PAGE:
Re: what the benefit is by using annotation, like "@Immutable" ?

Andreas Leitgeb <>
22 Jul 2010 13:04:33 GMT
markspace <> wrote:

Thus, if you have your own class which follows the rules for immutablity
for some of its fields, those fields will also be treated as immutable &
safe for publication with a data race.

public class Stooges {
   private final List<String> stooges; private int count;
   public Stooges { stooges = new ArrayList<String>();
     stooges.add("Lary"); stooges.add("Curly"); stooges.add("Moe");
   public boolean isStooge(String name) {return stooges.contains(name);}
   public int size() {
     if( count == 0 ) { count = stooges.size(); } return count;
The field "stooges" is immutable and treated as such by the JVM.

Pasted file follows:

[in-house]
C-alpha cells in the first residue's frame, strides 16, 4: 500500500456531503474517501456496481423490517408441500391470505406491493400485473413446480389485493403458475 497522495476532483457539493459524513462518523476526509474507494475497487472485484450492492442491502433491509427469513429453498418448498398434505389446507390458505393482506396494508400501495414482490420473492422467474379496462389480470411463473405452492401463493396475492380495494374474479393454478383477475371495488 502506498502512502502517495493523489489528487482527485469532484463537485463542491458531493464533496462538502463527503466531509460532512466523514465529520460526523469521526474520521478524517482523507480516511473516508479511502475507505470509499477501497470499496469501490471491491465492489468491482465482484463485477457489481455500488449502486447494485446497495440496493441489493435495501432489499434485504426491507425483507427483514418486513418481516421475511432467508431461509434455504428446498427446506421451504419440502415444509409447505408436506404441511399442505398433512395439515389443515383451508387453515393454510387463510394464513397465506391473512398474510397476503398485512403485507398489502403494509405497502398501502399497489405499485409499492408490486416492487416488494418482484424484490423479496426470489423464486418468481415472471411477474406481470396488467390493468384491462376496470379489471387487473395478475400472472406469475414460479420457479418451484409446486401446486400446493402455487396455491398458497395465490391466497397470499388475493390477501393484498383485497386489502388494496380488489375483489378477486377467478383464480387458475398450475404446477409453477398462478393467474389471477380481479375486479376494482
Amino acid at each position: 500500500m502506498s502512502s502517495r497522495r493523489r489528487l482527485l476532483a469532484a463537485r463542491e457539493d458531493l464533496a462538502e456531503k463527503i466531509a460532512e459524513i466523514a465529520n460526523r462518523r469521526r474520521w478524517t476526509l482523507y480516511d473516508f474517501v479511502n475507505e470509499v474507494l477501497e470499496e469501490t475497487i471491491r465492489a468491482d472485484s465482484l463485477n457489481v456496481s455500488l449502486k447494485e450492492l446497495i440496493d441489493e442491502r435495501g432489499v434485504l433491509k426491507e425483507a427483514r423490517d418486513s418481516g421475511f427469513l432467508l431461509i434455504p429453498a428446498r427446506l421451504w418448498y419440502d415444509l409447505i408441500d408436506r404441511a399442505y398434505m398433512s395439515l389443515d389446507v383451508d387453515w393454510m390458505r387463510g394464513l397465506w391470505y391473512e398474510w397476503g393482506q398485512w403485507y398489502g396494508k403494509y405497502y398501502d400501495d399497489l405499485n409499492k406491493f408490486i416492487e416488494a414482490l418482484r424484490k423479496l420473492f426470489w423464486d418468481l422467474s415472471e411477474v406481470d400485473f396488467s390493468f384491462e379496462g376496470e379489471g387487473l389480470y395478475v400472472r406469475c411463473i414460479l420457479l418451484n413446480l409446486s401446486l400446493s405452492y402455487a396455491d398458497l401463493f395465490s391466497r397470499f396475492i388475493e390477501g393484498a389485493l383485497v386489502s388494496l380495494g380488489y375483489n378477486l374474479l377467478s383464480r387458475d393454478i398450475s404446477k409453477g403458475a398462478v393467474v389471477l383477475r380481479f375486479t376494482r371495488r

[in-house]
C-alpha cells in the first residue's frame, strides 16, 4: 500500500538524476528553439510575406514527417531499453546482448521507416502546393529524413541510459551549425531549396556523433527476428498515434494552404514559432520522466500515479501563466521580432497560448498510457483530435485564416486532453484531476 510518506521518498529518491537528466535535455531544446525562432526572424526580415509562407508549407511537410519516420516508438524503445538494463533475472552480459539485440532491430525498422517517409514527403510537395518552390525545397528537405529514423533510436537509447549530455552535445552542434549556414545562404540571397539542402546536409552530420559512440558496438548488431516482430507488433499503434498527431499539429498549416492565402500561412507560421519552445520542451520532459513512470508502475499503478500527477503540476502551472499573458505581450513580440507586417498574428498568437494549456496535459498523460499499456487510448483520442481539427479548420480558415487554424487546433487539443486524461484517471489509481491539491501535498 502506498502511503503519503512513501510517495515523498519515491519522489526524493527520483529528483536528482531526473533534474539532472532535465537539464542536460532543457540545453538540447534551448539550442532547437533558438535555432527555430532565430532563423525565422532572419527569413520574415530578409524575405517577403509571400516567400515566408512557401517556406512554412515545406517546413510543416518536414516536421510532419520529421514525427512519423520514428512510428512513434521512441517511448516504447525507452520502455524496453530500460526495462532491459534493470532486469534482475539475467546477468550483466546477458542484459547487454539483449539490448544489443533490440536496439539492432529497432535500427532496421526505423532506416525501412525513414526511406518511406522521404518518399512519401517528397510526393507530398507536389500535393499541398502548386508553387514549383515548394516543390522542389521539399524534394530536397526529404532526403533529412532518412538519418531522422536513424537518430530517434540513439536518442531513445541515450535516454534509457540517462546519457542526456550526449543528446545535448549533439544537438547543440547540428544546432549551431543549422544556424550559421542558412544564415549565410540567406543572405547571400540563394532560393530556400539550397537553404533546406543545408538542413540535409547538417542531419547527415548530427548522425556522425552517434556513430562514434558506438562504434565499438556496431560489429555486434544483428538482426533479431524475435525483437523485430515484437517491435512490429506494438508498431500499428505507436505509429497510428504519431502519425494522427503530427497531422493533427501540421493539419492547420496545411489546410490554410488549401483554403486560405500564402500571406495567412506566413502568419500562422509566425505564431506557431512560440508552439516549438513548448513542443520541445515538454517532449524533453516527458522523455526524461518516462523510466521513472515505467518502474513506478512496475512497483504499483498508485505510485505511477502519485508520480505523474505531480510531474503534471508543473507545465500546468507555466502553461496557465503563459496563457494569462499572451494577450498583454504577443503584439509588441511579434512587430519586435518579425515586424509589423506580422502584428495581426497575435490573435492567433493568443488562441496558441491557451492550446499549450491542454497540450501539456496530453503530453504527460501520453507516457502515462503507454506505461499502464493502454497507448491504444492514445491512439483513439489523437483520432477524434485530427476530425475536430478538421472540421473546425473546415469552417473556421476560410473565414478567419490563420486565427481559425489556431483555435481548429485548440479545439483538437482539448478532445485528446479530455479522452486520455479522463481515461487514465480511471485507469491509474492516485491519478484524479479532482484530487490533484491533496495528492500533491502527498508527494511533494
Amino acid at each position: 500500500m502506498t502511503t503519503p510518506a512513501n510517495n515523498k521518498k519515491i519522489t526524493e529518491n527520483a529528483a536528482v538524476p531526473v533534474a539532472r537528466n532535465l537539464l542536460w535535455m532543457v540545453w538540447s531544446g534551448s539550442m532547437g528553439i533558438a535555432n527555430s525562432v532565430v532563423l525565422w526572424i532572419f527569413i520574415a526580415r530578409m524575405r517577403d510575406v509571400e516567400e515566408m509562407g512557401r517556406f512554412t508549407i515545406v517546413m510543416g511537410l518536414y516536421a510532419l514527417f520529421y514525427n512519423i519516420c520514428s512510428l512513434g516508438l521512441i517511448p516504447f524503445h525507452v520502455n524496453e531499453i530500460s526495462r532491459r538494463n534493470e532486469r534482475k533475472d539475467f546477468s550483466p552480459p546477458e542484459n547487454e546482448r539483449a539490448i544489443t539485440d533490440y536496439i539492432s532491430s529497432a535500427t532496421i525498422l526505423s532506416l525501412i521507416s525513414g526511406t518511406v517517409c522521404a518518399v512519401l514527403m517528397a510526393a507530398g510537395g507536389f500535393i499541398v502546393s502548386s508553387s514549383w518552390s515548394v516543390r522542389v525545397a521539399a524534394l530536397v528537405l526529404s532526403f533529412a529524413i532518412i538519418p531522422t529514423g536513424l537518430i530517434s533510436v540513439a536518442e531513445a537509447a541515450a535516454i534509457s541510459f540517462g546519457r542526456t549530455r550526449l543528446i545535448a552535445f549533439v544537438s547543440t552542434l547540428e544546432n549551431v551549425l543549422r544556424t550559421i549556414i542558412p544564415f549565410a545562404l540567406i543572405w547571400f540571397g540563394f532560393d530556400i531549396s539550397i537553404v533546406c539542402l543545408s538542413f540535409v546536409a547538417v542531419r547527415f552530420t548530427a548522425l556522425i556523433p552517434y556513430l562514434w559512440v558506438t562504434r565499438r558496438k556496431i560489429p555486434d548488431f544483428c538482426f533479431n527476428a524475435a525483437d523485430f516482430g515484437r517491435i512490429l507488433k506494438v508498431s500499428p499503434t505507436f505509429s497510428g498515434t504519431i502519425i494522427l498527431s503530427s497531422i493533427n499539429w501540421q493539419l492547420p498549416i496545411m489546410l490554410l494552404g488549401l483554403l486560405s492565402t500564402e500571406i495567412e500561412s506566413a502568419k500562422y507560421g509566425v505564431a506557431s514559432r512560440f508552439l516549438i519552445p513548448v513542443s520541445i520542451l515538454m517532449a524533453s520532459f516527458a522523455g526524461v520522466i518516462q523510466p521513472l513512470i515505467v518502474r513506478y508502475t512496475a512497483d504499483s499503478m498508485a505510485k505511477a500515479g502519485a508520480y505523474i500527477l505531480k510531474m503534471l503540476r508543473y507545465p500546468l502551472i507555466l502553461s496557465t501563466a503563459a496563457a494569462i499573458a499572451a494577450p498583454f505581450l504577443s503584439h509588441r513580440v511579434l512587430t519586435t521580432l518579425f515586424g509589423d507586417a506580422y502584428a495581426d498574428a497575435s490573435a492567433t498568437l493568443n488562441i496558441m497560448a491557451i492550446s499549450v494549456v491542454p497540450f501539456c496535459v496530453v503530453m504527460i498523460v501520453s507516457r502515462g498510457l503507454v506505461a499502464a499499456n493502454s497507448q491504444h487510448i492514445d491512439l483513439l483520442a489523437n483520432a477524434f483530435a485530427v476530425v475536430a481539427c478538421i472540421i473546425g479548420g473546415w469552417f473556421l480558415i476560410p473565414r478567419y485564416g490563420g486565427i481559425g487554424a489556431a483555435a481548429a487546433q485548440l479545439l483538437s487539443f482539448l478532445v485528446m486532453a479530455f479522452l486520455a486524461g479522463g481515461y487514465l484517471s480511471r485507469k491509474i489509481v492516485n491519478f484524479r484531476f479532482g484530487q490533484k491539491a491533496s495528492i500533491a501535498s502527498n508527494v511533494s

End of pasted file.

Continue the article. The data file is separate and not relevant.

I find it irritating to use the word "immutable" for a final field.
Not that it was wrong, but for fields there is already the adjective
"final" that says it all. Immutability is a "feature" of some classes'
instances, and depends on a couple of design-decisions.

If you had a non-private accessor (just a getter) for field stooges,
then your size()-implementation would be incorrect despite the final'ity
of stooges. A user could then use the reference to add another element
to the list and "final" wouldn't prevent that.

The fact that "count" is kind of lazily-immutable (*) still is
thread safe;

As stooges is private and has not even got a getter, your class would
still be immutable even without the "final" keyword.

I don't know, how the compiler or jvm are even aware of practical
immutability, and what consequences it would draw from it, even if
it really "knew".

Hmmm, I wonder if a class can have no final fields, have at least one
mutable private field and still be immutable.

Well, yes: if it assigns all fields only in the constructor, and nowhere
else and none of the fields is other than private.

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